After last year’s Brexit upset, pro-EU forces have floated every possible scenario designed to keep Great Britain a part of the now-shaky European Union. We’ve heard stories about taking another vote. Some have suggested a “Brexit in name only” course that would maintain British ties to the EU while simultaneously creating the appearance of compliance with the Brexit referendum. There have even been a couple of stories about possibly ignoring the whole thing and moving forward as if nothing had ever happened.
Bottom line? Everyone wondered if and when the Prime Minister would trigger “article 50” - the first step in Britain’s withdrawal. Now we know.
According to the BBC, a “letter of notification” will be sent to the EU next week, and the negotiation of exit terms will start as soon as possible.
UK PM Theresa May is to trigger Article 50 on Wednesday 29 March, formally starting the Brexit process https://t.co/dEgEoIylrJ— BBC Breaking News (@BBCBreaking) March 20, 2017
From the BBC Report:
Downing Street said she would write a letter to the European Council, adding that it hoped negotiations on the terms of exit and future relations could then begin as quickly as possible.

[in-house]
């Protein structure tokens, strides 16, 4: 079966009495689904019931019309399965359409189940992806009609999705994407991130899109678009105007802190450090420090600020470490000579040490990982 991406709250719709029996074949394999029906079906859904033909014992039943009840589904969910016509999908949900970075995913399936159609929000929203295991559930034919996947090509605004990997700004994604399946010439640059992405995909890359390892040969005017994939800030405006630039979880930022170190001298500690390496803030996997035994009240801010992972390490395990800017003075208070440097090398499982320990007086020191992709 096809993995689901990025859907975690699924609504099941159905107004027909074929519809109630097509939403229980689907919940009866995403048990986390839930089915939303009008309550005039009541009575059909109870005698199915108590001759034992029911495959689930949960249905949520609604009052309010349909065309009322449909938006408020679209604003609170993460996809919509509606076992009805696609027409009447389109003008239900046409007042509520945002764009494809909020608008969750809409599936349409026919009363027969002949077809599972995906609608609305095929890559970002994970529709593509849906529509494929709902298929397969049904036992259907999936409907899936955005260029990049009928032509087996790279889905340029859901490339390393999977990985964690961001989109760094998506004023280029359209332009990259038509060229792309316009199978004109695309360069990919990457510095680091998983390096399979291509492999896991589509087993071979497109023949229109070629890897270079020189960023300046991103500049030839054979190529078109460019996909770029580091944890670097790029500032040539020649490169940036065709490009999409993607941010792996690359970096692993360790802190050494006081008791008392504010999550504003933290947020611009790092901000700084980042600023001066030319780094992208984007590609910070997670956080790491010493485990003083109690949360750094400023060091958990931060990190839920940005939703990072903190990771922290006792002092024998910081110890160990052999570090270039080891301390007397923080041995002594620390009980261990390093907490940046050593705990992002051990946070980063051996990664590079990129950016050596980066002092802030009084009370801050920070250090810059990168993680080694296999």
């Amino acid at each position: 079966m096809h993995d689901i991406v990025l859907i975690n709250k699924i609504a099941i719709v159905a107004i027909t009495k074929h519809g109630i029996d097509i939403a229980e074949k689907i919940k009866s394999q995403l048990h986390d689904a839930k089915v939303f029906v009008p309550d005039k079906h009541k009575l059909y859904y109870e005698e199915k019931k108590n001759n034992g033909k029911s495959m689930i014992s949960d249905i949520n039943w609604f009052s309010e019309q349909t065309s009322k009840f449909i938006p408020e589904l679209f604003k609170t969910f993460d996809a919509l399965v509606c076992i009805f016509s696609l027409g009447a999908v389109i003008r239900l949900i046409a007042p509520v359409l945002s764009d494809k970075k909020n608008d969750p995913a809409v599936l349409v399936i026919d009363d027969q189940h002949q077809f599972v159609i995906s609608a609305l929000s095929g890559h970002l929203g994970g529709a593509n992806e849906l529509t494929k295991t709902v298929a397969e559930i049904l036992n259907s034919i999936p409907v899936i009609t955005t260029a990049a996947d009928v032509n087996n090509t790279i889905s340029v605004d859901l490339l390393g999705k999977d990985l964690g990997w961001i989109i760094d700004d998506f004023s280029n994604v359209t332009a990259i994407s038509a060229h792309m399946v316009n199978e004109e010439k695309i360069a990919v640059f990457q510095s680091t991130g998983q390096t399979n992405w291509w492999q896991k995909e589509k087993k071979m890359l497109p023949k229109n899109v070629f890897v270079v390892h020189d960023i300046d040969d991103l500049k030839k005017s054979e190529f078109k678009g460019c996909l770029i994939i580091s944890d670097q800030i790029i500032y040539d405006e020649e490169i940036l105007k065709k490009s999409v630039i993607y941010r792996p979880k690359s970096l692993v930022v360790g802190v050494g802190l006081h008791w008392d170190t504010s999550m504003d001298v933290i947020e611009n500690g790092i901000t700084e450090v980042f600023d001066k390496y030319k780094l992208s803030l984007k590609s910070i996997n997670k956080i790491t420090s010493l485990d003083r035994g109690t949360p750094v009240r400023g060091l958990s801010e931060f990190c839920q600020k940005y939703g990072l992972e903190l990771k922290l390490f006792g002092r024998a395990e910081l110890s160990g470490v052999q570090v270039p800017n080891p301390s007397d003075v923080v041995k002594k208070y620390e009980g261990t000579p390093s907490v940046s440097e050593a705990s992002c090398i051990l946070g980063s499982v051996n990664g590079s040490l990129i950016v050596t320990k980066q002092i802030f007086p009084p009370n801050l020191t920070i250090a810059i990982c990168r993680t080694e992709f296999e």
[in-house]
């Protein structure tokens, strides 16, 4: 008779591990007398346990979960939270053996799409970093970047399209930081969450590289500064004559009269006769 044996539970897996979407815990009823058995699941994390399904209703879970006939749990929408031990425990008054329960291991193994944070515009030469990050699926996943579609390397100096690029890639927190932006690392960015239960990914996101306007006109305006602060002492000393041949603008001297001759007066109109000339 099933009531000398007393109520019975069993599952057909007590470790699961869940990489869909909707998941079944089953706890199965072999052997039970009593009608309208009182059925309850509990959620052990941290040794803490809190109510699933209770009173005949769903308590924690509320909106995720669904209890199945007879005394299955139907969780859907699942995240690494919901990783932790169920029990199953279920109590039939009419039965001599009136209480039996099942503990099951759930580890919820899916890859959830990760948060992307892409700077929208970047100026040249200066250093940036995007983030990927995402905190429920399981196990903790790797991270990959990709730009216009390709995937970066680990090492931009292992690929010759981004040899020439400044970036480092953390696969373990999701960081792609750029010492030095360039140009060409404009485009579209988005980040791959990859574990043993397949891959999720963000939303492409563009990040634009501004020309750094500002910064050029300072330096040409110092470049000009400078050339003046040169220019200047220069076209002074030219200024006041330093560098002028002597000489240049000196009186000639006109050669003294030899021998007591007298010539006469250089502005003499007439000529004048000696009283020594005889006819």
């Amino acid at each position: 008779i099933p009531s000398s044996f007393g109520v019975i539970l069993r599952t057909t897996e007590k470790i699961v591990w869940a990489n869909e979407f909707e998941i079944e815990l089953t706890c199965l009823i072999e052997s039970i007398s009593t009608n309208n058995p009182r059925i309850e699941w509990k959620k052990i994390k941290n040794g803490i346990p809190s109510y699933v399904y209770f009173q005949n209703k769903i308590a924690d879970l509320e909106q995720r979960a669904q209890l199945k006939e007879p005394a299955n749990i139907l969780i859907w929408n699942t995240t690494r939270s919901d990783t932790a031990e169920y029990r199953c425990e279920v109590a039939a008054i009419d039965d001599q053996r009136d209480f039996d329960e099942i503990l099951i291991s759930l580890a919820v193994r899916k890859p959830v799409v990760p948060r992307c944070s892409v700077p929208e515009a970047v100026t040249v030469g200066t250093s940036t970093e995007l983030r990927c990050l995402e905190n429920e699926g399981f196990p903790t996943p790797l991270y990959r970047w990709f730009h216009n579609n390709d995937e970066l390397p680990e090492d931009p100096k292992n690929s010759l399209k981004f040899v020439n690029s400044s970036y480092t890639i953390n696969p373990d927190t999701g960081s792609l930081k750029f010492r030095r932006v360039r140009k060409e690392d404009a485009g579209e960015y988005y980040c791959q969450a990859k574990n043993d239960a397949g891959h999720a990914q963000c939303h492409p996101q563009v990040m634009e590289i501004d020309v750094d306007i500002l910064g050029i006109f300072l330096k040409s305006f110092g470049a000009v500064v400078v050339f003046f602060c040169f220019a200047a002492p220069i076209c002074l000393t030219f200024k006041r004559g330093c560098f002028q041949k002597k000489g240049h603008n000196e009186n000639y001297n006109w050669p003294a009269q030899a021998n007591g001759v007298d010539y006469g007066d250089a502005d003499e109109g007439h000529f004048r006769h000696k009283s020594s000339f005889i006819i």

The move comes nine months after a referendum in which the UK voted to leave by a margin of 51.9% to 48.1%.
An EU spokesman said it was “ready and waiting” for the letter.
Under the Article 50 process, talks on the terms of exit and future relations are not allowed until the UK formally tells the EU it is leaving.
If all goes according to the two year negotiations allowed for in the official timetable, Brexit should happen in March 2019.
European Commission President Jean-Claude Juncker has been ferociously rattling the “you’ll be sorry” sabre, and claims that far from destabilizing the EU, the UK’s exit will teach other nations a valuable lesson about disasters that await should they follow suit
“Half memberships and cherry-picking aren’t possible. In Europe you eat what’s on the table or you don’t sit at the table.”
“They will all see from the UK’s example that leaving the EU is a bad idea. On the contrary, the remaining member states will fall in love with each other again and renew their vows with the European Union.”
Given the current state of the EU, that seems somehow ...unlikely.
Congratulations to our friends in Great Britain. You’re about to reclaim your sovereignty. Good for you.
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